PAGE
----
If you are wilderness camping, you can also use the dead twigs of the hemlock tree, which are very fine and dry. They make great firestarting material when taken directly from the tree.

doug smith
1/23/2009 2:11:37 PM

Another thing to remember is that white Birch Bark is great fire starter and is so full of oil it will light readily even when wet. Lint from a clothes dryer need not be thrown out as it too can be used to start a fire. This will not work if the lint is wet thought. There are many ways to start a fire, and many ways to save wood. If you can get vegetable oil you can soak a log in it and add it to an existing fire to give more heat and longer burn. I make Biodiesel and I soak some logs in the left over glycerin and burn those in an existing fire, but I caution you it must be a well burning fire as glycerin (as anything else that burns) gives off acrolyn (spelling?) and this is known to cause cancer. It is my understanding that glycerin burned at a very low temp will give off danerous amounts of this gas. If burned in a woodstove the draft should carry this up the chimney, but remember it enters our environment and this is not green. Rolled up newspapers soaked in oil or glycerin can be burned in an existing well burning fire. I can go on and on , but I will spare you.

daniel timm
1/23/2009 10:45:26 AM

Great article! I'll try that the next time I go camping :-)

martin weiss
1/23/2009 2:55:36 AM

One piece of advice. Willow burns wet. Ash, also. Ash is the single best wood for a fire, but when you're camped on a riverbank overgrown with green, damp willow, you will be surprised at your good luck. Willow is also the basis of aspirin. (Acetylsalycilic acid?) Anyhow willow, ash, hickory and other woods burn wet. Not as well as dry, but when a fire is needed, mighty handy.

1/22/2009 3:50:19 PM

I buy a case of firestarters every year and cut each bar into six or seven sections. A case lasts more than one season. I light one section, use four pieces of dry kindling and have a presto fire. No paper and the small section is all that is necessary and burns for 15 minutes.

1/22/2009 6:15:20 AM

The article could be perfect if some sketches of the hints were added.

dan pogge
1/21/2009 6:02:43 PM

Something I learned from outside magazine for fir starters that burn for 10 min. or more is to save dryer lint and put it in an paper egg carton. One dryer load lint fits in each hole. When you have a full egg carton, melt leftover candle wax and pour over the lint. Then just break off 1 egg at a time and use it for a starter.

jeanette jacobs
1/21/2009 1:26:19 PM

John failed to mention how to KEEP a fire going...use the ashes from the day's fire to cover the top of a large, new, "night" log. It will keep embers going while you sleep, making the starting of the fire in the morning really easy when you add new logs. Don't forget to use that firescreen at night!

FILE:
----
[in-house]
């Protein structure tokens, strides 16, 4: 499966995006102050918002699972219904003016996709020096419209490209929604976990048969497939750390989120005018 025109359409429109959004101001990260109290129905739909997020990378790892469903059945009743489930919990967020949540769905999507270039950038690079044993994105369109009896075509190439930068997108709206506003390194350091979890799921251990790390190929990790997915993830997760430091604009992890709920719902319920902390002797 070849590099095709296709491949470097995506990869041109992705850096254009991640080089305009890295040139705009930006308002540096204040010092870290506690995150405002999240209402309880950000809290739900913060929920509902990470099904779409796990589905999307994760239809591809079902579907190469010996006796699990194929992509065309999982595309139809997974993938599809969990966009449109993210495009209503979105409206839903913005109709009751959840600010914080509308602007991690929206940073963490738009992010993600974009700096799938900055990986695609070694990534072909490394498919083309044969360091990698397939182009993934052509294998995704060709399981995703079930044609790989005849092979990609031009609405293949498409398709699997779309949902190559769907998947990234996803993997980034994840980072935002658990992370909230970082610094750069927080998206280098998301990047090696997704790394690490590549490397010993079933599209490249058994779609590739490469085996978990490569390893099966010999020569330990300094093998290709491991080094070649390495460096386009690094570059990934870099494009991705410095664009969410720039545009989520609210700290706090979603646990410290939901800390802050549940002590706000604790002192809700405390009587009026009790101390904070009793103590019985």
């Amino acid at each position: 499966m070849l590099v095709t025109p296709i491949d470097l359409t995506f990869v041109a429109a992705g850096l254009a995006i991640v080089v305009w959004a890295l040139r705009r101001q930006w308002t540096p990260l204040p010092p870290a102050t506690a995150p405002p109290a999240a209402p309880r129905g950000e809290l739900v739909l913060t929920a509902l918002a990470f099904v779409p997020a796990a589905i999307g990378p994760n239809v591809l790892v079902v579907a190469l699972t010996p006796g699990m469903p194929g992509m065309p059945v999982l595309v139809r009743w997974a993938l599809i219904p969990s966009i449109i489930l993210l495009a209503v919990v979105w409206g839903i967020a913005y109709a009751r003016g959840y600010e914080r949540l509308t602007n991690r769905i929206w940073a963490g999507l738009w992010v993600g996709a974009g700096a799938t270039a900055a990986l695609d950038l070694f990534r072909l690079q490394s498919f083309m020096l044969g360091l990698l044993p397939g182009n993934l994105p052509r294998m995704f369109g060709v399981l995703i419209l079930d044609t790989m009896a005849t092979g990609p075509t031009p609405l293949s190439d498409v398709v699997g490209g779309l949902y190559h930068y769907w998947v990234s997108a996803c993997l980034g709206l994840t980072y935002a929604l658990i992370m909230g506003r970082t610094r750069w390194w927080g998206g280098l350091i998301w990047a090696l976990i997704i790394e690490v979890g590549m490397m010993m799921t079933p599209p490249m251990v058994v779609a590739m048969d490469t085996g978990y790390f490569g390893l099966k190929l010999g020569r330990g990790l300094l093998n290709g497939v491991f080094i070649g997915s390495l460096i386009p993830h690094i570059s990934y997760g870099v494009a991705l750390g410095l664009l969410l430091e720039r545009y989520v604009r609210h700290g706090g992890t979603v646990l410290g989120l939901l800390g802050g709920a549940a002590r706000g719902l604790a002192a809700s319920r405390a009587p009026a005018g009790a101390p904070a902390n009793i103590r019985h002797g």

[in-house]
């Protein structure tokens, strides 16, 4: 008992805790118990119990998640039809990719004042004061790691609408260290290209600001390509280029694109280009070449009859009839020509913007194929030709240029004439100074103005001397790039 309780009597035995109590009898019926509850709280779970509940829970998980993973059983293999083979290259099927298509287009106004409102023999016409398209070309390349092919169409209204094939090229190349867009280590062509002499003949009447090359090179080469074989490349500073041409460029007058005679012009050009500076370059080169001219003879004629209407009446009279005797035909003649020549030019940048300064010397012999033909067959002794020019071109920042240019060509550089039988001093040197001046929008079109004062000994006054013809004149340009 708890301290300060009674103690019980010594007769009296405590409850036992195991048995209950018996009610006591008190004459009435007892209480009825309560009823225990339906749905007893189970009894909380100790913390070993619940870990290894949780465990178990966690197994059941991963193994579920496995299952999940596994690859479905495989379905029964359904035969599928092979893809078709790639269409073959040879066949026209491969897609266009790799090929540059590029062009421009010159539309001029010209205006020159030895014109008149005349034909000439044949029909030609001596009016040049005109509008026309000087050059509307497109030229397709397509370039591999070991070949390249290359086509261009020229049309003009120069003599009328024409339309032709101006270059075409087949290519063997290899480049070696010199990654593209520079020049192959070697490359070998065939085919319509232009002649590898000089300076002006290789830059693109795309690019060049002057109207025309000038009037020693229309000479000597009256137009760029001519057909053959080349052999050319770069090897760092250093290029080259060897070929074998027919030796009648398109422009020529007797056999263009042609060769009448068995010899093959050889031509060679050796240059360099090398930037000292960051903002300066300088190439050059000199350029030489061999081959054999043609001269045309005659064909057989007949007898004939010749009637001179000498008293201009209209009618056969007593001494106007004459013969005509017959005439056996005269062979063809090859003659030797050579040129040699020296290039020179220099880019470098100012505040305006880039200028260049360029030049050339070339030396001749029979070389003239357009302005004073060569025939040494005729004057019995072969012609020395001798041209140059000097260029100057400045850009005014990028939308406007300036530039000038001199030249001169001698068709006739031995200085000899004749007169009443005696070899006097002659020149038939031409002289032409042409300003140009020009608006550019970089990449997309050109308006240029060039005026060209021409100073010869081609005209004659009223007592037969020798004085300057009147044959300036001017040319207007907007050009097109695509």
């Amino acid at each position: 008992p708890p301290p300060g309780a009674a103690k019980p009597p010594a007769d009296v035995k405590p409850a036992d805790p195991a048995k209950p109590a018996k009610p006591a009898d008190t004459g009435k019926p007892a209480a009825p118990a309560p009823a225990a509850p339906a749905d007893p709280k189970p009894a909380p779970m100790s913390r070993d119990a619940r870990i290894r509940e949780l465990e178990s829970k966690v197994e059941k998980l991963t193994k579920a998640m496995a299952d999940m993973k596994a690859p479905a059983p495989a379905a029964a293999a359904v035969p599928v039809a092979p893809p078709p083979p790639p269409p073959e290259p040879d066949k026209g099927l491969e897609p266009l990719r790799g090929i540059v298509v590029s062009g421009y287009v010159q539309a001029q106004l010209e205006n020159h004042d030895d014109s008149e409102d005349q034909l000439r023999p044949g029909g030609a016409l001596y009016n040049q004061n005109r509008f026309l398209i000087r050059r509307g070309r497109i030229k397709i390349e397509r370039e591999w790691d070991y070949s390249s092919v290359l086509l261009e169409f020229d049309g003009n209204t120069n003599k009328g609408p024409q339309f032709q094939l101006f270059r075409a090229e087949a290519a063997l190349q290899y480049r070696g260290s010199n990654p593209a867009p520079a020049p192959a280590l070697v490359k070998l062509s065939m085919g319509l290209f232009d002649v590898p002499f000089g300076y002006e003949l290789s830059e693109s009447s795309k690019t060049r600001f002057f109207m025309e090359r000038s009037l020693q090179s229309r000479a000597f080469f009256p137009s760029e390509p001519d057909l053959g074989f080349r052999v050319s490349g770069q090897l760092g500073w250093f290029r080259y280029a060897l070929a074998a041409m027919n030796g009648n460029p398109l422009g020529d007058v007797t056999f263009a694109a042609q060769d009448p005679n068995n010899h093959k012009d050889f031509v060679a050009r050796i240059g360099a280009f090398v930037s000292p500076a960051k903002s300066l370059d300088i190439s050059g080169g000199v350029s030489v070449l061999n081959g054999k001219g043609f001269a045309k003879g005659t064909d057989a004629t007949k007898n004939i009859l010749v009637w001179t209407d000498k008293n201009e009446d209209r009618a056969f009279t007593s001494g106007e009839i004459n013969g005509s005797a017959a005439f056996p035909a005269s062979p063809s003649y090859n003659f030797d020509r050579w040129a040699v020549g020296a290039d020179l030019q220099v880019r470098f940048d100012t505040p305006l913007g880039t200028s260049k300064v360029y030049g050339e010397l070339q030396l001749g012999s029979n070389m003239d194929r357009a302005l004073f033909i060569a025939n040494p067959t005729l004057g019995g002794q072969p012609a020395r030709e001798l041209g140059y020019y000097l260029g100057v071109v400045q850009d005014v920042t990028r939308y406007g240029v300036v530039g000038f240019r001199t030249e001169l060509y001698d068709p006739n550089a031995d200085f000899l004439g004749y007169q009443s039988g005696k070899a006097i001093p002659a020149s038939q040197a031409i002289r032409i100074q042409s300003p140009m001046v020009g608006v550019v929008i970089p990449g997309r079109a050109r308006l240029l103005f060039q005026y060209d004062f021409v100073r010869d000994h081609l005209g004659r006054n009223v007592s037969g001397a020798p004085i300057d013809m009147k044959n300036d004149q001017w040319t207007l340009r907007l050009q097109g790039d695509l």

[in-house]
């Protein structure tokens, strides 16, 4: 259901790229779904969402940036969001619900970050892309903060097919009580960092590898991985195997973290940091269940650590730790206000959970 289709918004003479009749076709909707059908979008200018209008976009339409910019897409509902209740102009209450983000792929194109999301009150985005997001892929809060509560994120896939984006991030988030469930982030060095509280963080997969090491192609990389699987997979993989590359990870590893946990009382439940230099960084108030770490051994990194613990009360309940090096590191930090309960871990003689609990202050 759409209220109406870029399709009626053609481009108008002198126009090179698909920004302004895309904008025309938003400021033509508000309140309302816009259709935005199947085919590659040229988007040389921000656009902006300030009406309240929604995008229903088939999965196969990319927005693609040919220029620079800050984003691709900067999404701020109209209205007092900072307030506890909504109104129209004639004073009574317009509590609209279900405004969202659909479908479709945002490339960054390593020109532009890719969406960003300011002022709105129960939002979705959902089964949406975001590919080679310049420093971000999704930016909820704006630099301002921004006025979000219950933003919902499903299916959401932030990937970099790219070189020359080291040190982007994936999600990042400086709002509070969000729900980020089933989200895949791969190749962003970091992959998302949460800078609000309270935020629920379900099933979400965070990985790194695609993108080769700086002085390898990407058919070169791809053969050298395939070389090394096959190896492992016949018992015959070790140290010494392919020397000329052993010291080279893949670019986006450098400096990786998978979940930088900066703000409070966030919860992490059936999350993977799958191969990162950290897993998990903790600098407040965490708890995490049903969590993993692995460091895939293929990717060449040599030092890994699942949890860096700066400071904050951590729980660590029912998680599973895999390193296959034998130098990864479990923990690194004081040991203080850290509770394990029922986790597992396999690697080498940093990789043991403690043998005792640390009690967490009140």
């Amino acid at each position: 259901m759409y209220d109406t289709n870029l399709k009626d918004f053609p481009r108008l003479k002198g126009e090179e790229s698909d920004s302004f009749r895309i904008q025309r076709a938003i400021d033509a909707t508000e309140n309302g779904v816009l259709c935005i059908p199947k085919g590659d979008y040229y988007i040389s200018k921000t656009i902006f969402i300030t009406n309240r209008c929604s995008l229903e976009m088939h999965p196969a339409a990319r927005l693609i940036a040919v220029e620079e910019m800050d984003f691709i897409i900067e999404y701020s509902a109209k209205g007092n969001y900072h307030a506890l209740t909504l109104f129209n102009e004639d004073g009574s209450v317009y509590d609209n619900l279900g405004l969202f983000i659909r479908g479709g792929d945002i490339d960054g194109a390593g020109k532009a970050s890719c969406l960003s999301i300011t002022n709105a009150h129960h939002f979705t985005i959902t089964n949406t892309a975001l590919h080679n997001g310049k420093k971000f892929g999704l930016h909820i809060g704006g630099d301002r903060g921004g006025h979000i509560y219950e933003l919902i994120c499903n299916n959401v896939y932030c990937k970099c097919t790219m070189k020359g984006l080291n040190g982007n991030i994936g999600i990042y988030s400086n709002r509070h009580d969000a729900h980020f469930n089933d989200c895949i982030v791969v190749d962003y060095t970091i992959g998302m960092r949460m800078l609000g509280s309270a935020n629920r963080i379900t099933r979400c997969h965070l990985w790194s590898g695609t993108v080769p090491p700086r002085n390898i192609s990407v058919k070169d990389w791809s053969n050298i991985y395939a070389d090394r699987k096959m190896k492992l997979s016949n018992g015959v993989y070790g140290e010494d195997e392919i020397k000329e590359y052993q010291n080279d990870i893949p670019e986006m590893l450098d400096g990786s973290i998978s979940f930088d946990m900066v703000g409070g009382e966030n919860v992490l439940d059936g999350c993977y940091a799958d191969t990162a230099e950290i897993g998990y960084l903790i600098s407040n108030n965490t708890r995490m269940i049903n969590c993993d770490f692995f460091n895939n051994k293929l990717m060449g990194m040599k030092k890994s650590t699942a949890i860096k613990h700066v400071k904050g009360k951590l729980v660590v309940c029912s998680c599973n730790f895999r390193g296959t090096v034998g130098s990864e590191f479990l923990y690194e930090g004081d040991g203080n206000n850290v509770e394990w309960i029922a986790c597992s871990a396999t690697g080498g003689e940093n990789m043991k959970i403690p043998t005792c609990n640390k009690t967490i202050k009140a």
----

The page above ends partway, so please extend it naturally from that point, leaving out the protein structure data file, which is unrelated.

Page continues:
kate zinn
1/17/2009 9:17:35 AM

One log won't burn. Two logs might burn. Three logs will burn. Four logs make a good fire. (the scout slogan for camp fires) Pine cones make good fire starting material. Generally when a pine cone has fallen naturally from the tree it's dry enough to use for fire starting. Pine trees grow all over the US in just about every terrain, so they're very easy to find, but just in case I keep a small bag on hand for fire starting. There is a fine line between having the logs too far apart and too close together. The logs must be far enough apart so the fire can breath, but close enough together so that it can build. Fire feeds fire. Even damp logs will burn if you get them hot enough. One of the mistakes I see people make is having the logs too far away from each other, or too close. If dry logs don't catch flame while burning the tinder, but get some red coals on them, a little more air may be needed. Gently blow on the fire to get it to flame up. If there's still enough kindling this could make the difference. Get a poker stick - a thick branch long enough to poke at the fire without getting your hands, arms and body too close to it. Once the kindling and tinder have burned it is often necessary to scoot the logs closer together, but not too close, it still has to breath. The configuration of the starting logs, and the weather conditions can make a difference as well when starting a camp fire. There are several standard configurations; 'A' frame, tepee style, and log cabin, are the three I generally use. On a calm day with little to no breeze 'A' frame works well. Put down two logs down so they form an upside down 'V'. If there is any breeze make the widest part of the V face the direction the wind is coming from. If there is no breeze this opening is where you will blow if need be. Fill the opening between the 'V' with tinder. On top of this add kindling and finally another log on top across the